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New ADA regulations = more cases to trial

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in Discrimination and Harassment,Employment Law

The EEOC on March 25 issued long-awaited final regulations to the ADA Amendments Act (ADAAA), clarifying many of the confusing provisions contained in the 2009 law.

Likely impact: The final regulations further expand the ADAAA’s goal of broadening the definition of “disabil­ity” under the ADA. As a result, a greater number of employees will be covered under federal disability law and be eligible to file ADA-related claims.

These regulations modify the terms underlying the definition—such as “impairment,” “major life activity,” and “substantially limits”—in favor of “broad coverage to the maximum extent permitted” by the ADAAA.

“To say the definition of ‘disability’ has been broadened is an astonishing understatement,” says attorney John Coleman of Burr & Forman in Birm­ing­ham, Ala. “Any breathing plaintiff’s lawyers should be able to put on enough evidence to prove this standard.”

The stated goal of the final regulations—like that of the ADAAA—is to limit extensive analysis over whether an employee’s ailment does or does not qualify as an ADA-covered disability. Instead, it encourages courts to focus on whether employers have “complied with their obligations and whether discrimination has occurred.”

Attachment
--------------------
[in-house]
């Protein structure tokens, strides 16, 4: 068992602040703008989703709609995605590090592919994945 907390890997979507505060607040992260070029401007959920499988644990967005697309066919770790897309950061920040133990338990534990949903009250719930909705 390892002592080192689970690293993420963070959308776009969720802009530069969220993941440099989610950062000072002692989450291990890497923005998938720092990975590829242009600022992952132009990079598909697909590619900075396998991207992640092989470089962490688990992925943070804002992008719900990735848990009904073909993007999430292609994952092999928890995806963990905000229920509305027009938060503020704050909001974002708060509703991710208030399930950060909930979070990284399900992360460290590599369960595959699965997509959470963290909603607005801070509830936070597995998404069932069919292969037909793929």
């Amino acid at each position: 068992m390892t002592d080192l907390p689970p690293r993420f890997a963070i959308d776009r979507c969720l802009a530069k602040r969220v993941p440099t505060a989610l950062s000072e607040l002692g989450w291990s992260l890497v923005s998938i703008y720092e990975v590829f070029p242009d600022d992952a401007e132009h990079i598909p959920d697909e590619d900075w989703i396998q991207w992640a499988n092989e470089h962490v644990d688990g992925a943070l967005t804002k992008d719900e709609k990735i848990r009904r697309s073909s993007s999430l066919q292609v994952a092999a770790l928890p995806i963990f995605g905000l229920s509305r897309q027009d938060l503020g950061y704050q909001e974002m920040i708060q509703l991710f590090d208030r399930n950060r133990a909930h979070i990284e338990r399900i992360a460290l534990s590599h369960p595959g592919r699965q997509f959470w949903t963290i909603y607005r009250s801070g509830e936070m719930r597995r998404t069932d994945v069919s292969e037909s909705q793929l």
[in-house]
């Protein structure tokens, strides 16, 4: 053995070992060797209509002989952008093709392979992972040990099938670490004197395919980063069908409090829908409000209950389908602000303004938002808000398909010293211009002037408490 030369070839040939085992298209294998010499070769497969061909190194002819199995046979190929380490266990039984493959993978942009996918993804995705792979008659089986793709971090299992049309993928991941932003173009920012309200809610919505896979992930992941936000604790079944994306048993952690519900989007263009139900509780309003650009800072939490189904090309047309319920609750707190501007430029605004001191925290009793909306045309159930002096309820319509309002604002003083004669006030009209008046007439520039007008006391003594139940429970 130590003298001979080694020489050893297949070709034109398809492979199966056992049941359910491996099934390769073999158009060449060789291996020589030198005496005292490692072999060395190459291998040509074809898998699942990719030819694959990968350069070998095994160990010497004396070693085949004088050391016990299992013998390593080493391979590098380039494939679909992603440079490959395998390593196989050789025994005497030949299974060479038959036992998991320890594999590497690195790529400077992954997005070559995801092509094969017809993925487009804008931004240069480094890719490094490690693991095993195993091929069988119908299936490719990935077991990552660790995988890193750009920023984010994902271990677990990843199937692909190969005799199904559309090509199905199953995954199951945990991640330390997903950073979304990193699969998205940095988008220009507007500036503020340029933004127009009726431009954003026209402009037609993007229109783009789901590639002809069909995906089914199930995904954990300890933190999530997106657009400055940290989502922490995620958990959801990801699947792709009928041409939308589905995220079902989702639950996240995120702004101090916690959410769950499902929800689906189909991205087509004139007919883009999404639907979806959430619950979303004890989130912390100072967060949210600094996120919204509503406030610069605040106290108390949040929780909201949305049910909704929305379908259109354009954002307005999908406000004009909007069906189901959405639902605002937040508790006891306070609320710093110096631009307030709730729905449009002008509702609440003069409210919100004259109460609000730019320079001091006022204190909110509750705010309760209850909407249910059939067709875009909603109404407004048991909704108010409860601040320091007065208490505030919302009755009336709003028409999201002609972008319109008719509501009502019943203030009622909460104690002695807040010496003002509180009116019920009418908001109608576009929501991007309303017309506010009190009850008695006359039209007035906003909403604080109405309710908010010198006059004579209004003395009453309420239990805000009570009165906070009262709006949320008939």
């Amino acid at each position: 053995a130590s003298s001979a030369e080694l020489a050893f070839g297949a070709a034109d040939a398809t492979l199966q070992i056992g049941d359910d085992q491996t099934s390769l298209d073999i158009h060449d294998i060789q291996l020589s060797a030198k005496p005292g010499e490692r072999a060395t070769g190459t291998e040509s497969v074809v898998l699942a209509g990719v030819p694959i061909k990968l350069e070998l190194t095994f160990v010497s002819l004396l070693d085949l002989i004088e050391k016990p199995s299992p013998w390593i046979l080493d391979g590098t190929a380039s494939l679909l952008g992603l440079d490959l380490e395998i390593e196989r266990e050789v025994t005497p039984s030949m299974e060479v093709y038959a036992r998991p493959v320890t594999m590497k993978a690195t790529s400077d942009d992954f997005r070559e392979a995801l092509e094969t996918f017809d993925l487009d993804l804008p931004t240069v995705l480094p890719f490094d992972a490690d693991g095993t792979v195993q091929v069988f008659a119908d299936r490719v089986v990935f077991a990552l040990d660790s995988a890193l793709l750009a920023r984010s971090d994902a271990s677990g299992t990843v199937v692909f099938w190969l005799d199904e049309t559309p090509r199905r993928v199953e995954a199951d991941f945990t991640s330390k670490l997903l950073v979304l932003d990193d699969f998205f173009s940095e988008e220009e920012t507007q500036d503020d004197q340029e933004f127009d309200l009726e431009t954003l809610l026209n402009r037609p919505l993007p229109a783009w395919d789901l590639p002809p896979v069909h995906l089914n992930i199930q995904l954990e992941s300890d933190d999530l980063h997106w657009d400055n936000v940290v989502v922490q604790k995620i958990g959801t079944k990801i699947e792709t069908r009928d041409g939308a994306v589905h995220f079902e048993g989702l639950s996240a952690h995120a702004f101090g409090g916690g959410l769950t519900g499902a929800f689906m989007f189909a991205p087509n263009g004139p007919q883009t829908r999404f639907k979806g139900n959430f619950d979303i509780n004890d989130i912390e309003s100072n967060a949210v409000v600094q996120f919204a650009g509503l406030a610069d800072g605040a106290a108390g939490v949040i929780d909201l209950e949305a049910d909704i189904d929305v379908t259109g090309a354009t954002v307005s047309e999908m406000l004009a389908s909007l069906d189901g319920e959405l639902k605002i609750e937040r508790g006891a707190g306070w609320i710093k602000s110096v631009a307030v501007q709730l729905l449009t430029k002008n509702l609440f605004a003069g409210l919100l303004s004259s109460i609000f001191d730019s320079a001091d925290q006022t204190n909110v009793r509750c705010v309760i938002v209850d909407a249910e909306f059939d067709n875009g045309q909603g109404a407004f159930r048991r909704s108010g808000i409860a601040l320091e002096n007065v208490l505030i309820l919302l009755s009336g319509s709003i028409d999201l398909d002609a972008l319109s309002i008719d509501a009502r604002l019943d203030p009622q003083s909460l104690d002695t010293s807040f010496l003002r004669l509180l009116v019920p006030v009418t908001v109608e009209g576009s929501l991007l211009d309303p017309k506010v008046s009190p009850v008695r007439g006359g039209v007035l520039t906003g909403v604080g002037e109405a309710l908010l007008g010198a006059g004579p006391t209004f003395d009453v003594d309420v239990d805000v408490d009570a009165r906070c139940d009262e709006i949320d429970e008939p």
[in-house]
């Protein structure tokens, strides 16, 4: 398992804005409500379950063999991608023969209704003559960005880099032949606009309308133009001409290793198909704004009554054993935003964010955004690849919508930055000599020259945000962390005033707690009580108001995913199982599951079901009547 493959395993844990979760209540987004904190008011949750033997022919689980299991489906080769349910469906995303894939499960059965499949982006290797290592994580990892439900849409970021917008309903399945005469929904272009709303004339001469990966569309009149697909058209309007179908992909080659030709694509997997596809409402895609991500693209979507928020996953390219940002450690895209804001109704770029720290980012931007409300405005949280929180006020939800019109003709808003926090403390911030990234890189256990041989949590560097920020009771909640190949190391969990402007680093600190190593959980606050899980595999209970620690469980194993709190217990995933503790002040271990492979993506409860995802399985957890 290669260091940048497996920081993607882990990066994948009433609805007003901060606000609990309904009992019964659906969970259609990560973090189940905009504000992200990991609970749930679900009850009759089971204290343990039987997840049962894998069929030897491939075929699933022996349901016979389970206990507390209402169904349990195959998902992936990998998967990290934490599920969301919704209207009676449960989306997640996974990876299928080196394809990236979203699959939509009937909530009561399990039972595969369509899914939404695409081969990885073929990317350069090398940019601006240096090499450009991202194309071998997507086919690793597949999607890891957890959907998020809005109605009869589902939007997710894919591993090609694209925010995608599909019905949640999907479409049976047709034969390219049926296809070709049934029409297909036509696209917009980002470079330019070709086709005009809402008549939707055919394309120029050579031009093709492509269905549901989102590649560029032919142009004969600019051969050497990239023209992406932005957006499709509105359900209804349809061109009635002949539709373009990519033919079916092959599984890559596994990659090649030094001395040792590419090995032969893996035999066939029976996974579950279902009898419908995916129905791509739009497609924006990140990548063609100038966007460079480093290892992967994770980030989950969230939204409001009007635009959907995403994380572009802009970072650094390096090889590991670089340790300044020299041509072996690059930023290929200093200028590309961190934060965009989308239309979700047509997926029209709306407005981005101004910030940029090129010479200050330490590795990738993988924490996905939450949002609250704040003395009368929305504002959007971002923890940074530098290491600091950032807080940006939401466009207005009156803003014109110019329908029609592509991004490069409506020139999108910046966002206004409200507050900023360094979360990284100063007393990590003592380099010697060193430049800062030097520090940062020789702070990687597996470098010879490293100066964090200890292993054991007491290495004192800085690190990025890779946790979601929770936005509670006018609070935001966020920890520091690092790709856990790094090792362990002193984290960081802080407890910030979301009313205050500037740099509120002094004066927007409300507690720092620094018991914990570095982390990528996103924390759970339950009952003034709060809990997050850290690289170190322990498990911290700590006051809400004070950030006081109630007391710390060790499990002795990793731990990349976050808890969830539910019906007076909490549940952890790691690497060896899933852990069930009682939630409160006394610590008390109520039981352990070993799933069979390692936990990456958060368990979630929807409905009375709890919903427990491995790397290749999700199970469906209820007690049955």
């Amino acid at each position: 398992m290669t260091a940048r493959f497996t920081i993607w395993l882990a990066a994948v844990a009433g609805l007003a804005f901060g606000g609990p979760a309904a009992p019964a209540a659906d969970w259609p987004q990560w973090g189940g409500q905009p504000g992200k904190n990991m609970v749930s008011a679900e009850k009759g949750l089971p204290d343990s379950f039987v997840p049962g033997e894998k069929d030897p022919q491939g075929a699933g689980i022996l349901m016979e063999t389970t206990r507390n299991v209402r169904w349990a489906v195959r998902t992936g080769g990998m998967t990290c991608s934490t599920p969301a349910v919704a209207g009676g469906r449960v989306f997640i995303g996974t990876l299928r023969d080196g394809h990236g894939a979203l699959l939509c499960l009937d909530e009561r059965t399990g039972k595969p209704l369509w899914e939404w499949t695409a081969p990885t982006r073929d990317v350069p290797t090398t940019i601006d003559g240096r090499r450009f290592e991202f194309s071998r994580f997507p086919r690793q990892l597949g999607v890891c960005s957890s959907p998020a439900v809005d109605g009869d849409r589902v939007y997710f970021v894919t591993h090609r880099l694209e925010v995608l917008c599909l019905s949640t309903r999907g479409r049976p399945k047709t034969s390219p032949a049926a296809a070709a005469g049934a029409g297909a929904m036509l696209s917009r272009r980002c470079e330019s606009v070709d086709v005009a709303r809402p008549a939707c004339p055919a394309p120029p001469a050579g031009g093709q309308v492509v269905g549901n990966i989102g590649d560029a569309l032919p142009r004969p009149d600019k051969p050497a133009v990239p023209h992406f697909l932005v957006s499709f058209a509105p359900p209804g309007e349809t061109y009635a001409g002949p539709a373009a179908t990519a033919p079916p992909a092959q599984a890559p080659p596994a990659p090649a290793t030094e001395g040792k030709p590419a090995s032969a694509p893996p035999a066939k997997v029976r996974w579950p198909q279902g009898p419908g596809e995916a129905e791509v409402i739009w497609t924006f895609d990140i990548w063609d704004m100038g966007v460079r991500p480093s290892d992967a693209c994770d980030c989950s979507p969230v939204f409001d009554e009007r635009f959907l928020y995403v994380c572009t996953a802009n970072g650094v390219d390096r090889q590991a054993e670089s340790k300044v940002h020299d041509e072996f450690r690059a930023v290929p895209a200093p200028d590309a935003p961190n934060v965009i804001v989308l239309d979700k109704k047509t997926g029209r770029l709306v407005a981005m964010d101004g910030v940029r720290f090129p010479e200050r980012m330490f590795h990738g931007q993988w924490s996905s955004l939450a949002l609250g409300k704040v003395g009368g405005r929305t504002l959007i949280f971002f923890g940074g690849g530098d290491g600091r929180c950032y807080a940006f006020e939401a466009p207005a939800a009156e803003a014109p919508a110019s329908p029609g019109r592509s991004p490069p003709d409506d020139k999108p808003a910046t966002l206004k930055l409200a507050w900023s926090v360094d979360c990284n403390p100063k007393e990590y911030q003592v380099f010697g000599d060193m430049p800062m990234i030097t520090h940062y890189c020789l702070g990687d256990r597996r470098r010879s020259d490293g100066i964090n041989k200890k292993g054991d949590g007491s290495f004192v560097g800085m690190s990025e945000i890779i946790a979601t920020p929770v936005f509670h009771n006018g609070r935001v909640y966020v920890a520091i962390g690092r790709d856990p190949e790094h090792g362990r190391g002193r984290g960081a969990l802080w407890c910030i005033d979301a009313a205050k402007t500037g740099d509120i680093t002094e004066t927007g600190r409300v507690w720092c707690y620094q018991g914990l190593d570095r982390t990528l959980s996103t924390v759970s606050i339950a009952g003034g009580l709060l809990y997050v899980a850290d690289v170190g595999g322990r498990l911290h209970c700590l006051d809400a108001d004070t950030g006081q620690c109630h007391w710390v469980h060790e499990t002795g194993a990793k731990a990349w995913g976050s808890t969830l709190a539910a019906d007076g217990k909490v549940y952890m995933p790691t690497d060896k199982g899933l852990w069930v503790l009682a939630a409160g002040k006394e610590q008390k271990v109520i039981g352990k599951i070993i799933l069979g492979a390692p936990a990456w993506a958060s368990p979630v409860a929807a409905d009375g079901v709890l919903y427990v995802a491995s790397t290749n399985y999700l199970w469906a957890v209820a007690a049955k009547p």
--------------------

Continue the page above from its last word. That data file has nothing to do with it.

“You need to accept the employee’s disability unless it’s completely outrageous. Then do as much as possible to accommodate it,” says Jeff Portnoy, an attorney with Cades Schutte in Honolulu.

The ADAAA was passed be­­cause Congress believed that U.S. courts were interpreting the definition of “disability” too narrowly.

These new regulations modify or remove language that groups representing disability interests had found confusing or had interpreted in a manner not intended by the EEOC. They also provide examples of impairments that should be concluded to be disabilities, including epilepsy, diabetes, cancer, HIV infection, and bipolar disorder.

Online resources: Find links to the regulations, an EEOC compliance Q&A and three law firms’ analysis of the new rules at

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